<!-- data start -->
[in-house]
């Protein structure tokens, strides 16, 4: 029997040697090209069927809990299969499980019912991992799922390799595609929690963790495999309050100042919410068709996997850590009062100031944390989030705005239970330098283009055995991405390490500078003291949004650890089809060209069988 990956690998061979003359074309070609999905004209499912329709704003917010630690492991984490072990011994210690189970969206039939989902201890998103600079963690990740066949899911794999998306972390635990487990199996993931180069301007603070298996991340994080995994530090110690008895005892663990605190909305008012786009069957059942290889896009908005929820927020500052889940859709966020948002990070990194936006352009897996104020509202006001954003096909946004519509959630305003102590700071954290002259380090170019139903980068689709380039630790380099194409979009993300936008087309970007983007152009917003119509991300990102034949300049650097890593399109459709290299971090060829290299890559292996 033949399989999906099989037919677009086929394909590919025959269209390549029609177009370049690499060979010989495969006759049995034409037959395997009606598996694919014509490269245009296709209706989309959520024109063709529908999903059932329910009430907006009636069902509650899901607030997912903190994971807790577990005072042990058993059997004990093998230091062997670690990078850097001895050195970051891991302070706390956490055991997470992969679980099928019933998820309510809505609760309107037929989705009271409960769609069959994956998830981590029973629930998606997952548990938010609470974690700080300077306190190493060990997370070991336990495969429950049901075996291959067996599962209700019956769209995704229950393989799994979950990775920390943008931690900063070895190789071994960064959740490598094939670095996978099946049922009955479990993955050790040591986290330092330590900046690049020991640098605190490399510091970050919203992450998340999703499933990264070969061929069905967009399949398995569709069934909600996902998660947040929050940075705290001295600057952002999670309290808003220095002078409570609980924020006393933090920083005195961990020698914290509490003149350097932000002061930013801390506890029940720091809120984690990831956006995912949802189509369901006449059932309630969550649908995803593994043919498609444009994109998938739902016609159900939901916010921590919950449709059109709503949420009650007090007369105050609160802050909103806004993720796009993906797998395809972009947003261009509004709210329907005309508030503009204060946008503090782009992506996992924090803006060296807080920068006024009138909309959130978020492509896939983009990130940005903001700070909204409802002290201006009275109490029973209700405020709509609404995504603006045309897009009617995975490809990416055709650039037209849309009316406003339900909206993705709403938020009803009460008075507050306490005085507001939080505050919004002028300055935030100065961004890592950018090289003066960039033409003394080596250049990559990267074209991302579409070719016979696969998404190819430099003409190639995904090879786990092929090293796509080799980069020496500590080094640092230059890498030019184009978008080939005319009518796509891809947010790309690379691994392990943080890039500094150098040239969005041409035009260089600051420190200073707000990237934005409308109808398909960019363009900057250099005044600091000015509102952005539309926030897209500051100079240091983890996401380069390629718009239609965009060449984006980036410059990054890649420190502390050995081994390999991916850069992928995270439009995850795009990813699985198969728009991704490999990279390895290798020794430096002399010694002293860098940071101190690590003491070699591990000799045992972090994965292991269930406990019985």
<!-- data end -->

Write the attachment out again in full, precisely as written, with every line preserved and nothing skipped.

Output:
[in-house]
């Protein structure tokens, strides 16, 4: 029997040697090209069927809990299969499980019912991992799922390799595609929690963790495999309050100042919410068709996997850590009062100031944390989030705005239970330098283009055995991405390490500078003291949004650890089809060209069988 990956690998061979003359074309070609999905004209499912329709704003917010630690492991984490072990011994210690189970969206039939989902201890998103600079963690990740066949899911794999998306972390635990487990199996993931180069301007603070298996991340994080995994530090110690008895005892663990605190909305008012786009069957059942290889896009908005929820927020500052889940859709966020948002990070990194936006352009897996104020509202006001954003096909946004519509959630305003102590700071954290002259380090170019139903980068689709380039630790380099194409979009993300936008087309970007983007152009917003119509991300990102034949300049650097890593399109459709290299971090060829290299890559292996 033949399989999906099989037919677009086929394909590919025959269209390549029609177009370049690499060979010989495969006759049995034409037959395997009606598996694919014509490269245009296709209706989309959520024109063709529908999903059932329910009430907006009636069902509650899901607030997912903190994971807790577990005072042990058993059997004990093998230091062997670690990078850097001895050195970051891991302070706390956490055991997470992969679980099928019933998820309510809505609760309107037929989705009271409960769609069959994956998830981590029973629930998606997952548990938010609470974690700080300077306190190493060990997370070991336990495969429950049901075996291959067996599962209700019956769209995704229950393989799994979950990775920390943008931690900063070895190789071994960064959740490598094939670095996978099946049922009955479990993955050790040591986290330092330590900046690049020991640098605190490399510091970050919203992450998340999703499933990264070969061929069905967009399949398995569709069934909600996902998660947040929050940075705290001295600057952002999670309290808003220095002078409570609980924020006393933090920083005195961990020698914290509490003149350097932000002061930013801390506890029940720091809120984690990831956006995912949802189509369901006449059932309630969550649908995803593994043919498609444009994109998938739902016609159900939901916010921590919950449709059109709503949420009650007090007369105050609160802050909103806004993720796009993906797998395809972009947003261009509004709210329907005309508030503009204060946008503090782009992506996992924090803006060296807080920068006024009138909309959130978020492509896939983009990130940005903001700070909204409802002290201006009275109490029973209700405020709509609404995504603006045309897009009617995975490809990416055709650039037209849309009316406003339900909206993705709403938020009803009460008075507050306490005085507001939080505050919004002028300055935030100065961004890592950018090289003066960039033409003394080596250049990559990267074209991302579409070719016979696969998404190819430099003409190639995904090879786990092929090293796509080799980069020496500590080094640092230059890498030019184009978008080939005319009518796509891809947010790309690379691994392990943080890039500094150098040239969005041409035009260089600051420190200073707000990237934005409308109808398909960019363009900057250099005044600091000015509102952005539309926030897209500051100079240091983890996401380069390629718009239609965009060449984006980036410059990054890649420190502390050995081994390999991916850069992928995270439009995850795009990813699985198969728009991704490999990279390895290798020794430096002399010694002293860098940071101190690590003491070699591990000799045992972090994965292991269930406990019985």